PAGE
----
From: Kate Distin (email@example.com)
Date: Thu 09 Feb 2006 - 11:05:54 GMT
Mogens Olesen wrote:
> Hi Kate,
> I'm a Danish ph.d.-student (for just over a week now) at the department
> for film and media at Copenhagen University. I have been lurking on this
> list for a few months trying to get more information about memetics
> which I find a highly interesting topic. My plan is to use memetics in
> an evolutionary perspective on media history.
> But back to the topic... I wouldn't call Jyllands-Posten a far-right
> paper. But it is definitely located on the right wing. I think they are
> pretty much on line with our present government which is right wing but
> not extreme. I could, though, imagine that people for the far left
> sometimes are inclined to call Jyllands-Posten (and the government)
> far-right wing. But that is a bit of an overstatement which probably is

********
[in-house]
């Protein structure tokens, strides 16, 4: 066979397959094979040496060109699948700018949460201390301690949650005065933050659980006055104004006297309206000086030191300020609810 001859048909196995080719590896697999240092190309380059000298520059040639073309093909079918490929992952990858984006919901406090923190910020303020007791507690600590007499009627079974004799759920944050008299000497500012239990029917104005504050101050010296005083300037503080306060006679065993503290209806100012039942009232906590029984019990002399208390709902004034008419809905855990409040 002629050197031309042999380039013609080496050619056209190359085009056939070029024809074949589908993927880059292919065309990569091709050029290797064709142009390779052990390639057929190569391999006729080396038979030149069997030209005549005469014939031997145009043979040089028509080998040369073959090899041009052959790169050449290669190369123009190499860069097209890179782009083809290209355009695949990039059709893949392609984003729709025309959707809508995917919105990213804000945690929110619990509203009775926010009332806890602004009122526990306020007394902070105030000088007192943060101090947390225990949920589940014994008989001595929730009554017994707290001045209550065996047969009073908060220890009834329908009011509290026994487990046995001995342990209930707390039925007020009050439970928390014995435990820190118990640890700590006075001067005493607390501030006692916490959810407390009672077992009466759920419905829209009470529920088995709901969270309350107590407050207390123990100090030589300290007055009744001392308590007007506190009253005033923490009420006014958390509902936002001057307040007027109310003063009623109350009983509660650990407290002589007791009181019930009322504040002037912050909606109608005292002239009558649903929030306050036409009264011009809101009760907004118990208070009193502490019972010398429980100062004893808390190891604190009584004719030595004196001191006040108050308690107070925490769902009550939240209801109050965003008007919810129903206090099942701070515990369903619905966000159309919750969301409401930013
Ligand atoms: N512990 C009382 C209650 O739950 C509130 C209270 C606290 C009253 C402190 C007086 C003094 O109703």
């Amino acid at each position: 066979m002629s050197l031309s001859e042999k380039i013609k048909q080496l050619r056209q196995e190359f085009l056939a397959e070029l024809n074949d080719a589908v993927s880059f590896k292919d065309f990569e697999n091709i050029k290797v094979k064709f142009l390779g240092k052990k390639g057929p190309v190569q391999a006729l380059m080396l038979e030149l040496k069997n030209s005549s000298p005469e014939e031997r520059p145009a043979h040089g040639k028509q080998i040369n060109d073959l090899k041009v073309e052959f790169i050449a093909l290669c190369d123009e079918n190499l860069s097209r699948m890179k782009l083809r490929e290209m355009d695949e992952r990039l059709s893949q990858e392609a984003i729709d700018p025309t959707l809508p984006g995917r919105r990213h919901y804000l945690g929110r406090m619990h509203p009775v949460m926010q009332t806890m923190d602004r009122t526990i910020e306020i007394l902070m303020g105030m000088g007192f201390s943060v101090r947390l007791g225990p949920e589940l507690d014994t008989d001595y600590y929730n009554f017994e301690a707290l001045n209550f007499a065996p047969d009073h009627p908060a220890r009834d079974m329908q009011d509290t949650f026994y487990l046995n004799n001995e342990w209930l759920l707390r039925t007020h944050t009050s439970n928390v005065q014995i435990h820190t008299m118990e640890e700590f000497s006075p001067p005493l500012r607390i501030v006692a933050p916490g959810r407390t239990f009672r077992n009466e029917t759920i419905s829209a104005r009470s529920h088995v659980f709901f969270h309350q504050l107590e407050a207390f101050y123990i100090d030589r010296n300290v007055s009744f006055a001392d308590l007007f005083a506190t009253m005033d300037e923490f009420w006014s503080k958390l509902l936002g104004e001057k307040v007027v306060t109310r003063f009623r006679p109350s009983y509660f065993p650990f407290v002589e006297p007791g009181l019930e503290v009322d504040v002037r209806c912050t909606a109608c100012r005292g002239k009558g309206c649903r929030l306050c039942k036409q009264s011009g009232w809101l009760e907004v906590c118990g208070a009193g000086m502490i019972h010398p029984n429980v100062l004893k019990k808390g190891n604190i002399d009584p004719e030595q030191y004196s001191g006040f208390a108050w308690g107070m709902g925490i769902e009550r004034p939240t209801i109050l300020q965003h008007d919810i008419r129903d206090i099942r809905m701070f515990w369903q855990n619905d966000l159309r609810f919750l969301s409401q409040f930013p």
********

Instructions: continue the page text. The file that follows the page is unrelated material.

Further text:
> caused by frustration and disagreements. Maybe the report that you cite
> origins from the left wing?
> All the best,
> Mogens Olesen
Thanks for this, Mogens. I don't know anything about the ENAR, which
originated the report but, as you say, maybe from its perspective
Jyllands-Posten does look far-right.
It strikes me that media history is a prime target for a cultural
evolutionary approach. Last year I read a couple of books about the
Britsh media (Andrew Marr's "My Trade: A Short History of British
Journalism", and Piers Morgan's "The Insider") and it struck me then
that media history and the development of media stories might helpfully
be characterized as memetic. I'd be interested to hear more when your
research gets going.
This was distributed via the memetics list associated with the
Journal of Memetics - Evolutionary Models of Information Transmission
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